Winners of 'Public Choice' Award

Sunday, 30 June 2013

Introducing a 2nd dog to the family

I've seen a few of our followers on Twitter who have recently got themselves a new puppy & in doing so have had to introduce their new bundle of fluff into their family - which also includes their existing dog/s.


Photo from @MarkyDoggett with his new & existing dog

We've gone through our fair share of dog introductions during our time, a situation which can cause a few teething problems. Fortunately for us our pet dog Taylor is absolutely golden with other dogs, in fact I could bring 99% of any dogs into my house without Taylor causing a problem. We're also extremely lucky in that we've been able to practise introductions lots & lots of times. However, for people getting an additional dog it's not so easy & very often it'll be the first time they've ever had to do it. They get one shot to get it right, so there's lots of pressure attached to bringing a new dog into the home.


Amazing what a bit of time can do from @MarkyDoggett

Doing what we do means we have dogs & puppies coming & going regularly, so Taylor has just got used to new dogs popping up & disappearing. As I said, I don't think you'd find a better dog than Taylor for accepting a whole host of other dogs into his home (I know I might be a little biased!)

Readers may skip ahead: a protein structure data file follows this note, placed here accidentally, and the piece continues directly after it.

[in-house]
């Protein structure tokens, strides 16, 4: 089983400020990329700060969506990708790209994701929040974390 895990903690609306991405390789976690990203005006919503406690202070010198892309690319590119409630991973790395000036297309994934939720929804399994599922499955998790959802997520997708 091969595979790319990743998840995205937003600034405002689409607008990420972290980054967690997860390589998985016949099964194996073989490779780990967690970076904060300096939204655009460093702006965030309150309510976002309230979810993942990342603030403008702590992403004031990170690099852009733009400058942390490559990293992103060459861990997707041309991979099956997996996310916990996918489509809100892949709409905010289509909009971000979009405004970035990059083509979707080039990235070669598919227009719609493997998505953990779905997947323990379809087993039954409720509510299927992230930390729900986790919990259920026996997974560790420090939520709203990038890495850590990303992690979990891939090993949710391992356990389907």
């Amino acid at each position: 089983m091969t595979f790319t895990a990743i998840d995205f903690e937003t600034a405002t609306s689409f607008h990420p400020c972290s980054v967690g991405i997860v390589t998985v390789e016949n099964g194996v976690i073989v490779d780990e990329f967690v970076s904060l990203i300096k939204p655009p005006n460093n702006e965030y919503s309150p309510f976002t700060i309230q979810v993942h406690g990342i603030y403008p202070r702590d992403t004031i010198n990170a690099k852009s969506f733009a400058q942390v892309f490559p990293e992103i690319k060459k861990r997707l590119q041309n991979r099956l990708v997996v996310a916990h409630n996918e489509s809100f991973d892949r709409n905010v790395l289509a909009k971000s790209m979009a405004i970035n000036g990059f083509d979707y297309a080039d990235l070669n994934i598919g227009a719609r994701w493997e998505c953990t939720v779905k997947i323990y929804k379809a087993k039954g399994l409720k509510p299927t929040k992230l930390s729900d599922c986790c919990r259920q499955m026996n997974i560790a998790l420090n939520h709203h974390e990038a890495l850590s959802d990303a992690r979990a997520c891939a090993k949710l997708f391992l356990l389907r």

That said, we always do whatever we can to make the introduction as smooth as possible. It's a massive thing for a dog to have to welcome a fellow four legged friend into their house, along with the natural competition for attention that goes with it - especially when you're bringing in a demanding 6 week old puppy.


Is this one hanging around?? Taylor meet PD Arragon

We also do a lot of work with the handlers who have our puppies. Very often they will have their 'old' dog & will have to make sure the new dog gets along with their existing dog too.

Suffice to say we've had to introduce different dogs to each other on many occasions. Fortunately it's always seemed to work out . . . . . except for one of our pups - yes you've guessed it . . . . .PD 'Mad' Ozzy. Sadly he never managed to get on with his handler's pet dog. Sometimes, just like humans, the dogs just don't mix & get on with each other, however there are a few things which can make a really big difference when introducing two new dogs to each other.